2001 OPEN FORUM Abstracts
Comparison of Pointof Care Lactate Analysis to Laboratory Analysis in Pediatric Patients With CongenitalHeart Disease
Jenni L. Raake, BS, RRT, Jerri McNamara, BA, BS, CCP, Donna Kinnemeyer, MLT, Steven Schwartz, MD, David Nelson, MD, PhD The HEART Center, Children?s Hospital Medical Center, Cincinnati, OH
Intro: Lactic acid production from anaerobic metabolism can occur in hypoxia, cardiogenic and septic shock, heart failure, hypoxia, respiratory insufficiency and hematologic disorders. Serum lactate analysis is usually performed in the central laboratory, taking 45 ? 60 minutes. We evaluated the iSTAT CG4+ Lactate and Blood Gas Cartridge (I-STAT Corporation, East Windsor, NJ) in order to determine the correlation with centralized laboratory testing.
Methods: Split sample testing was performed on 45 samples from 5 patients with congenital heart defects. The blood was analyzed using the iSTAT CG4+ cartridge and analyzer, and the matched sample was shipped to the central laboratory on ice for analysis on the Vitros 950 Chemistry Analyzer (Ortho-Clinical Diagnostics, Raritan, NJ). Linear regression was used to determine correlation, slope, and intercept values. Bias and precision were determined using the technique described by Bland and Altman.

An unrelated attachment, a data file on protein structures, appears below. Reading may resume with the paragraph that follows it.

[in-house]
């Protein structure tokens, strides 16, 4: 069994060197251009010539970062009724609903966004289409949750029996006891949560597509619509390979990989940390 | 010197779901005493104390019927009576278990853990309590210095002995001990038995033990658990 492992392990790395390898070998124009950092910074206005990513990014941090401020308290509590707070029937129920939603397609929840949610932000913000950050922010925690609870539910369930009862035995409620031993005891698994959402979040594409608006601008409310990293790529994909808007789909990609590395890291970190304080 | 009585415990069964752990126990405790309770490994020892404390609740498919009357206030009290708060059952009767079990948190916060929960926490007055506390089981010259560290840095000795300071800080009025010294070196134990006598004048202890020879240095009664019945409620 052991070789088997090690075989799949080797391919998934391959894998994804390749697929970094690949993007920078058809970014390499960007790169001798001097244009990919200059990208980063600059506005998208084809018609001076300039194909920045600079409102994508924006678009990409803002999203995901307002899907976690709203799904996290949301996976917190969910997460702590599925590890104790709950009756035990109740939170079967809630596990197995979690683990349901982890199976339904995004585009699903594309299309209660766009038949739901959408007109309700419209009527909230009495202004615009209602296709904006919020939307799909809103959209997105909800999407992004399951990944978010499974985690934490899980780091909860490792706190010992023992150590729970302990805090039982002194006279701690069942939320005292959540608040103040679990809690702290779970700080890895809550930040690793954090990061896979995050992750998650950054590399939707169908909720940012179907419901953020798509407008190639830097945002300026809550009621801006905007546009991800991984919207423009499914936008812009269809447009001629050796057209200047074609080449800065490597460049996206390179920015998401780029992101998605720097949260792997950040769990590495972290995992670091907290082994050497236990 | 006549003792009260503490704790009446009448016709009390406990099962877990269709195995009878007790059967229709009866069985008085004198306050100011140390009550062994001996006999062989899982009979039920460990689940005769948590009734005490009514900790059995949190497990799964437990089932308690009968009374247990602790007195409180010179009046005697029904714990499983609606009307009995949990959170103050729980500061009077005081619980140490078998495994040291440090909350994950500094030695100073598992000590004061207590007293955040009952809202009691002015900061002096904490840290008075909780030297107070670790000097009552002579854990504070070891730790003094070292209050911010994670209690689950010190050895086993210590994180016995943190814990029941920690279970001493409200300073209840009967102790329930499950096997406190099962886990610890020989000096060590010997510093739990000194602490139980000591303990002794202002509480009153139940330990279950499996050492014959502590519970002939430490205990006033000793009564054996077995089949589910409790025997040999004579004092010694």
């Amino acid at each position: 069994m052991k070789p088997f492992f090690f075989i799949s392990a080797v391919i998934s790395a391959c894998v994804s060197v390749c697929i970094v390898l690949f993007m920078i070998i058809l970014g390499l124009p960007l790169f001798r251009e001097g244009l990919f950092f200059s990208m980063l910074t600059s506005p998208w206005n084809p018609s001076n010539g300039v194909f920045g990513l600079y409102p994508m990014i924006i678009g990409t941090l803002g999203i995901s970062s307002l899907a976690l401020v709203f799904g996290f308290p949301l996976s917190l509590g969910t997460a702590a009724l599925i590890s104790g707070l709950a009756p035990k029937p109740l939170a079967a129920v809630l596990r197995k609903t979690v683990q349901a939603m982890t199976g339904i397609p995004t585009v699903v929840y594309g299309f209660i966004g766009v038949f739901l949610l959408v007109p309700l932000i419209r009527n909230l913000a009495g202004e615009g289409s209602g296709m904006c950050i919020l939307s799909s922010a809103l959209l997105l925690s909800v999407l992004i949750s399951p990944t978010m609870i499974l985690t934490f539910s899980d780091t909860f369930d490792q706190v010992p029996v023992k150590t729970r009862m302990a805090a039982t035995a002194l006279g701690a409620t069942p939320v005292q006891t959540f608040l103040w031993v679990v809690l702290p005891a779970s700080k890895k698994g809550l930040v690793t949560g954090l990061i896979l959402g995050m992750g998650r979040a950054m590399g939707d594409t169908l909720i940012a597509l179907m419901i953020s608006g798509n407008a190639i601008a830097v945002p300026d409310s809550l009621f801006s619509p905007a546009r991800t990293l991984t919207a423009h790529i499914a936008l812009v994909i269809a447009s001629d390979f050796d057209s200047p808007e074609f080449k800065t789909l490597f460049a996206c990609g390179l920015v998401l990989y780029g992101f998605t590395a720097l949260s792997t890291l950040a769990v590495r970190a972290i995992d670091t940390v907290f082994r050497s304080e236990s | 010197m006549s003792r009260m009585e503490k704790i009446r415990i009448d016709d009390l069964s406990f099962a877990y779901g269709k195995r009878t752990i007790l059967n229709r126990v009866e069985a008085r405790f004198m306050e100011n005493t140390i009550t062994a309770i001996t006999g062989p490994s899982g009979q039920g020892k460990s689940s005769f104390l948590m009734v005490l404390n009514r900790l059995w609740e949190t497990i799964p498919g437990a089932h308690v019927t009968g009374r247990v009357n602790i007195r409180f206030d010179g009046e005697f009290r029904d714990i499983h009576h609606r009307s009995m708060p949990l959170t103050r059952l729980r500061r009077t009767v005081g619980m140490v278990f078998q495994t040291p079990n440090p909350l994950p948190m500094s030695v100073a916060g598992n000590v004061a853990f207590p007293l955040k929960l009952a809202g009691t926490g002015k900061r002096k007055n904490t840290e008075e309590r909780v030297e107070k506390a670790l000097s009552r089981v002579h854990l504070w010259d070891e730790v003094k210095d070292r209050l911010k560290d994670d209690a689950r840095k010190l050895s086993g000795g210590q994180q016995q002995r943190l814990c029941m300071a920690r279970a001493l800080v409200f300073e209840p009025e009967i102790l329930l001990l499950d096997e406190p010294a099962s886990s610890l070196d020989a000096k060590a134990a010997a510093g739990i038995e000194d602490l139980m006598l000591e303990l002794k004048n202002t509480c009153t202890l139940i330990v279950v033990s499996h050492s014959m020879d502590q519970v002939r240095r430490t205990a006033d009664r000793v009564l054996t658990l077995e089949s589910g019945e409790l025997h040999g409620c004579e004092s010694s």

Results: Correlation coefficient (r value) was 0.99, slope was 0.986, intercept was ?0.1, (p<0.001). Bias was 0.1 mmol/L, while precision was 0.22. Results from the iSTAT CG4+ cartridge were available in two minutes. A cost comparison that included staff time revealed that laboratory costs were $7.50 while bedside testing costs were $5.79.
Conclusions: We found bedside lactate measurements using the iSTAT CG4+ cartridge to be rapid and cost effective, with good correlation to laboratory analysis.